Managing a business comes with a lot of risks. When your financial gain depends on people you’ve not met before, unpredictability is to be expected. Although spontaneity is appreciated in many aspects of life, it’s usually not a good tactic when it comes to growing a business. To avoid most risks, businesses employ a convenient value by the name of forecasting. What’s that you ask?
It’s quite direct when it comes to its definition. Simply predicting the possible outcome or reception of your product based on prior performance and statistical data pertaining to the market is not quite simple when it’s being put into effect, let me explain:
Why do you have to forecast
Mainly, because of three reasons,
- To understand where your business is headed. You’ve got to know your target audience and how they might behave depending on how they’ve behaved before. This helps in providing products that’ll keep them investing and you’ll be able to figure out what might be the problem if they don’t.
- To supply according to demand. Forecasting helps in estimating the number of people interested in investing in your product. If supply is more than demand, you’ll be facing a loss and if it’s the other way around, you might lose the interest of potential customers for you don’t have enough supply.
- To function seamlessly. Letting the business go along blindly might work to some extent but growth may not be obvious. Forecasting helps in establishing clear goals for the company to work towards and makes sure the revenue is distributed accordingly.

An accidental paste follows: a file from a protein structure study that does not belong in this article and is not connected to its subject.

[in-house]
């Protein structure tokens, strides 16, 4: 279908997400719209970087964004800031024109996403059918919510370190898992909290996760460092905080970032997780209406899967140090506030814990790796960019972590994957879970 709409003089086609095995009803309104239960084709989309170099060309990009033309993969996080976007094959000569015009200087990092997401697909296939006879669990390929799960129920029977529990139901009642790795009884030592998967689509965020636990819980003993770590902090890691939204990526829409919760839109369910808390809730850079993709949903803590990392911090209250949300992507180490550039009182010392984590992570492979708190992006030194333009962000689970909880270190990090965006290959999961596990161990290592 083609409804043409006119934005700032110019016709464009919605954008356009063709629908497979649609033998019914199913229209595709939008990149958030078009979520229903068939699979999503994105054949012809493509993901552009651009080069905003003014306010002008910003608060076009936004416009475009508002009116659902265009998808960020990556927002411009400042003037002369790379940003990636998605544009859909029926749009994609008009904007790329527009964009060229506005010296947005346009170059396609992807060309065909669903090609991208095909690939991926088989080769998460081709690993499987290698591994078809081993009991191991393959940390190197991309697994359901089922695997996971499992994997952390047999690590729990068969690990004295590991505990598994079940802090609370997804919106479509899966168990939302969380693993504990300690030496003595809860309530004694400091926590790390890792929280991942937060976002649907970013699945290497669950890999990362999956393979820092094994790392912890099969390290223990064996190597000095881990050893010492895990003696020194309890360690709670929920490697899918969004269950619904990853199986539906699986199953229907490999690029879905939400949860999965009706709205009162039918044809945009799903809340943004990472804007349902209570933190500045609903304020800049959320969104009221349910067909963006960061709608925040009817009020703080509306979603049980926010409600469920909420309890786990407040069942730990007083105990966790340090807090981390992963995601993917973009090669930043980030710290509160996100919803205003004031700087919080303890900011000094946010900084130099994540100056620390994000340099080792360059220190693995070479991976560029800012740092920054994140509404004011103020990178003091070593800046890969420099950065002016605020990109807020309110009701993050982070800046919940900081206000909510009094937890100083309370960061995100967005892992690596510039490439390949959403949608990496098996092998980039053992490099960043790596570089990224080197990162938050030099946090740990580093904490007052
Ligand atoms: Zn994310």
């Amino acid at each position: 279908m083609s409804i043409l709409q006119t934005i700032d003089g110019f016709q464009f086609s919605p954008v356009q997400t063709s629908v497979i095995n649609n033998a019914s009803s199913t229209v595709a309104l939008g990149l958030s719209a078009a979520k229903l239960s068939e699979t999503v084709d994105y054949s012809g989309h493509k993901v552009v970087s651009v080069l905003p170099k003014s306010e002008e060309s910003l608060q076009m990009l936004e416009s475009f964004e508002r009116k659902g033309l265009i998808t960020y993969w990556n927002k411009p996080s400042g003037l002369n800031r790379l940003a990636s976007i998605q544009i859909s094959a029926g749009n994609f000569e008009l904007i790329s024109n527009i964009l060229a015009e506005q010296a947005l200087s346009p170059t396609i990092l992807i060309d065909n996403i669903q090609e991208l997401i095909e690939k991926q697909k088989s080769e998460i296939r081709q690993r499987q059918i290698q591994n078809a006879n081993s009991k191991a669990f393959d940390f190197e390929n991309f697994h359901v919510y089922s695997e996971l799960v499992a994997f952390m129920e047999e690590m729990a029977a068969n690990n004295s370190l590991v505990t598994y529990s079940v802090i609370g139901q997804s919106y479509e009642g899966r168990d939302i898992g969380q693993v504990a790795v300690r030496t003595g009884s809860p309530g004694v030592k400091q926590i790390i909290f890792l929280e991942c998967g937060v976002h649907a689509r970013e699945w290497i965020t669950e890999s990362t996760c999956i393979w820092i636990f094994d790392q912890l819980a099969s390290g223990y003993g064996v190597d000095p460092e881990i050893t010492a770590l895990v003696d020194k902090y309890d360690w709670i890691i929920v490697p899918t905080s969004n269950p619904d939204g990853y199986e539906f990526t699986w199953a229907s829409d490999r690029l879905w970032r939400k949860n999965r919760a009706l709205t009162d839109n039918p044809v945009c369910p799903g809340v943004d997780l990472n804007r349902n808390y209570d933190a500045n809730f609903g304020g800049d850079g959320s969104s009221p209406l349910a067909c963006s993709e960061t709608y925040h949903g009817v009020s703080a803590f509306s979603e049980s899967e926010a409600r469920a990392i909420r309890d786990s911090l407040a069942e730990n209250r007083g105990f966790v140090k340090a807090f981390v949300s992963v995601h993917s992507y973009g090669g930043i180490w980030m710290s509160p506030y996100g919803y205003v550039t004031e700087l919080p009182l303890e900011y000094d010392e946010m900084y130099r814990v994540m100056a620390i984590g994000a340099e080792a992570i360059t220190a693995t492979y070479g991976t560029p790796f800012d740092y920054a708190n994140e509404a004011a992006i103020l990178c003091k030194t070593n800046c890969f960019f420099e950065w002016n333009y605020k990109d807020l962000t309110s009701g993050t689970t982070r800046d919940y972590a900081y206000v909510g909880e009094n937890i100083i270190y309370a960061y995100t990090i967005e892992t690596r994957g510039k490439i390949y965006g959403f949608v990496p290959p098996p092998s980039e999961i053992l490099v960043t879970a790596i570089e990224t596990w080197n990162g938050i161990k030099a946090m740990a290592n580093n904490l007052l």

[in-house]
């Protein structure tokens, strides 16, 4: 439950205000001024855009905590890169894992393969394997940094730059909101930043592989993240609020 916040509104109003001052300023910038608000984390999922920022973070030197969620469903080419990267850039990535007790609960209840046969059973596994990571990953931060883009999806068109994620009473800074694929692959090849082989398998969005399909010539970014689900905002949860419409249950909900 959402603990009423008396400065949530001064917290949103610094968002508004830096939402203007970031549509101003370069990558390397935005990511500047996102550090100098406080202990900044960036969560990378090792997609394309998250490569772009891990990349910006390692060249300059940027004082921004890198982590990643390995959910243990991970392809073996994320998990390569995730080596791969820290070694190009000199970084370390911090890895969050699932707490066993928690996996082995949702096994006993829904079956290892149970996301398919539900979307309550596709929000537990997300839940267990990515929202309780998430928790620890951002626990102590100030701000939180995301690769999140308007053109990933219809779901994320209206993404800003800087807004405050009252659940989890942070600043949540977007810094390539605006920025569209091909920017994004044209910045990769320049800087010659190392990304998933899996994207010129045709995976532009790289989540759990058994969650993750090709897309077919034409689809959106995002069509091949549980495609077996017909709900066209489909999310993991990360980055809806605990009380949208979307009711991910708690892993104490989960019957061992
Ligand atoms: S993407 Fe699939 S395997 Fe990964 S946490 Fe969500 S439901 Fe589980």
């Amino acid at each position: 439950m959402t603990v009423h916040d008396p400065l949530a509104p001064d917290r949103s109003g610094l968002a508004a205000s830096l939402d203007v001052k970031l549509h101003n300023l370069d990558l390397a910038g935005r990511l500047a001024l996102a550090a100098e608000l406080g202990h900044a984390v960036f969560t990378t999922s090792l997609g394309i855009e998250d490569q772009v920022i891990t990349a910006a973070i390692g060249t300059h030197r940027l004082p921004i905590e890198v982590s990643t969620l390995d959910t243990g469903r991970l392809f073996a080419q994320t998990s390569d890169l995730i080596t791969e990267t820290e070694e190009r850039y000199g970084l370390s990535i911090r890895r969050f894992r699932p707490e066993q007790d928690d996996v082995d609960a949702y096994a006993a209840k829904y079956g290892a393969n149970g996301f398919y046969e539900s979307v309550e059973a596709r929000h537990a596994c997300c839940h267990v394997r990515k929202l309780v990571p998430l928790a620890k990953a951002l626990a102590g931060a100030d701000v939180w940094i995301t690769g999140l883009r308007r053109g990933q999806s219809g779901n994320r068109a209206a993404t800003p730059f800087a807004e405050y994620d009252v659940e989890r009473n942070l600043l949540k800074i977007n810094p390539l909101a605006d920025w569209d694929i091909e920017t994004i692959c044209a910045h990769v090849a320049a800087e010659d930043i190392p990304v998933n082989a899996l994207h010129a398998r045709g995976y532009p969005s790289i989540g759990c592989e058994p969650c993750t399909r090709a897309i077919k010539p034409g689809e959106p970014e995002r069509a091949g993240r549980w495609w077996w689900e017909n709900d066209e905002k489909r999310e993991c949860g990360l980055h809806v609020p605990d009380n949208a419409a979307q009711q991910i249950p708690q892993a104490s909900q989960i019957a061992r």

Ways to forecast
Primarily speaking, there are 2 ways by which you can go about forecasting. The first one is statistical / machine learning based forecasting, where you gather data of the past and present, from your target audience and plan accordingly. There are a few ways to gather the data, namely –
- Survey – The most direct way of approaching a product. Ask whether they want it and in what ways they would prefer it. Example, what’s the demand for vacations on the moon.
- Associative – How a certain decision by the company might impact other factors related to the product. Example, the impact on sales due to a 10% increase in the price of Jam.
- Averaging – This applies to products that have steady importance regardless of seasons or trends. It’s applying the data gathered in the past and assuming it’ll be replicated in the future. Example, the demand for toothpaste in the market.
- Seasonal – Certain products gain prominence during certain times of the year. A thorough understanding of the behavioural patterns of your customers helps in planning product launches that promise the utmost financial gain. Example, demand for Mother’s Day cards during specific times.
- Trends – These aren’t particularly predictable, but when they happen it’s vital that you analyse how your products might come into play with the latest trend before the talk dies out. Example, the popularity of a new television series.